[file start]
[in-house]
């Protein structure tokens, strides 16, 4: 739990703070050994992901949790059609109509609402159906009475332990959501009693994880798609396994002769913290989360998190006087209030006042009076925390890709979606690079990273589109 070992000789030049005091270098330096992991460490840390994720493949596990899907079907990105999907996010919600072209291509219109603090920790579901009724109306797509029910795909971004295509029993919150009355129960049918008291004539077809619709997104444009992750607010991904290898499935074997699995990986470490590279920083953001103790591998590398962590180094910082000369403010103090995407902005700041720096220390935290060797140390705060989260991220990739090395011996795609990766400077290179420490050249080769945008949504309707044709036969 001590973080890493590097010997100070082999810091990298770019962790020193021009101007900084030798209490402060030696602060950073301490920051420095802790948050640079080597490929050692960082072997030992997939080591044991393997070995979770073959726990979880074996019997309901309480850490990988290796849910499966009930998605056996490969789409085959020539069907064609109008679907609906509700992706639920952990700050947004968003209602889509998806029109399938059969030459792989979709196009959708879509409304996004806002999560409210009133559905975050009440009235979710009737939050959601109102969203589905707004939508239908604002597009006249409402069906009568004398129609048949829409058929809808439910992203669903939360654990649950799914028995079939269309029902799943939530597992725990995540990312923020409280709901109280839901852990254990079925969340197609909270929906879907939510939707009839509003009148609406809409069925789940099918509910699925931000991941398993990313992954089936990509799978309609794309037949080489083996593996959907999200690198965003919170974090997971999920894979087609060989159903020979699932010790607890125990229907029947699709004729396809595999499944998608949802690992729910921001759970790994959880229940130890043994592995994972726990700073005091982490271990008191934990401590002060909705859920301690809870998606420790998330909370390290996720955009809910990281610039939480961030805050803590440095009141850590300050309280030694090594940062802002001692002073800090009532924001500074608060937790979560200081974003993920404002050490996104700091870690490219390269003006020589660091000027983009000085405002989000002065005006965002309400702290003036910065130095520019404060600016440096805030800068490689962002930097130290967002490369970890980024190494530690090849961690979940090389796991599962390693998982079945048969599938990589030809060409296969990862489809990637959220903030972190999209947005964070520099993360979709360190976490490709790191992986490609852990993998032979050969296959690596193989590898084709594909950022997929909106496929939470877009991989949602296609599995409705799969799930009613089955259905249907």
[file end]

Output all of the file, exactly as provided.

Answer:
[in-house]
């Protein structure tokens, strides 16, 4: 739990703070050994992901949790059609109509609402159906009475332990959501009693994880798609396994002769913290989360998190006087209030006042009076925390890709979606690079990273589109 070992000789030049005091270098330096992991460490840390994720493949596990899907079907990105999907996010919600072209291509219109603090920790579901009724109306797509029910795909971004295509029993919150009355129960049918008291004539077809619709997104444009992750607010991904290898499935074997699995990986470490590279920083953001103790591998590398962590180094910082000369403010103090995407902005700041720096220390935290060797140390705060989260991220990739090395011996795609990766400077290179420490050249080769945008949504309707044709036969 001590973080890493590097010997100070082999810091990298770019962790020193021009101007900084030798209490402060030696602060950073301490920051420095802790948050640079080597490929050692960082072997030992997939080591044991393997070995979770073959726990979880074996019997309901309480850490990988290796849910499966009930998605056996490969789409085959020539069907064609109008679907609906509700992706639920952990700050947004968003209602889509998806029109399938059969030459792989979709196009959708879509409304996004806002999560409210009133559905975050009440009235979710009737939050959601109102969203589905707004939508239908604002597009006249409402069906009568004398129609048949829409058929809808439910992203669903939360654990649950799914028995079939269309029902799943939530597992725990995540990312923020409280709901109280839901852990254990079925969340197609909270929906879907939510939707009839509003009148609406809409069925789940099918509910699925931000991941398993990313992954089936990509799978309609794309037949080489083996593996959907999200690198965003919170974090997971999920894979087609060989159903020979699932010790607890125990229907029947699709004729396809595999499944998608949802690992729910921001759970790994959880229940130890043994592995994972726990700073005091982490271990008191934990401590002060909705859920301690809870998606420790998330909370390290996720955009809910990281610039939480961030805050803590440095009141850590300050309280030694090594940062802002001692002073800090009532924001500074608060937790979560200081974003993920404002050490996104700091870690490219390269003006020589660091000027983009000085405002989000002065005006965002309400702290003036910065130095520019404060600016440096805030800068490689962002930097130290967002490369970890980024190494530690090849961690979940090389796991599962390693998982079945048969599938990589030809060409296969990862489809990637959220903030972190999209947005964070520099993360979709360190976490490709790191992986490609852990993998032979050969296959690596193989590898084709594909950022997929909106496929939470877009991989949602296609599995409705799969799930009613089955259905249907």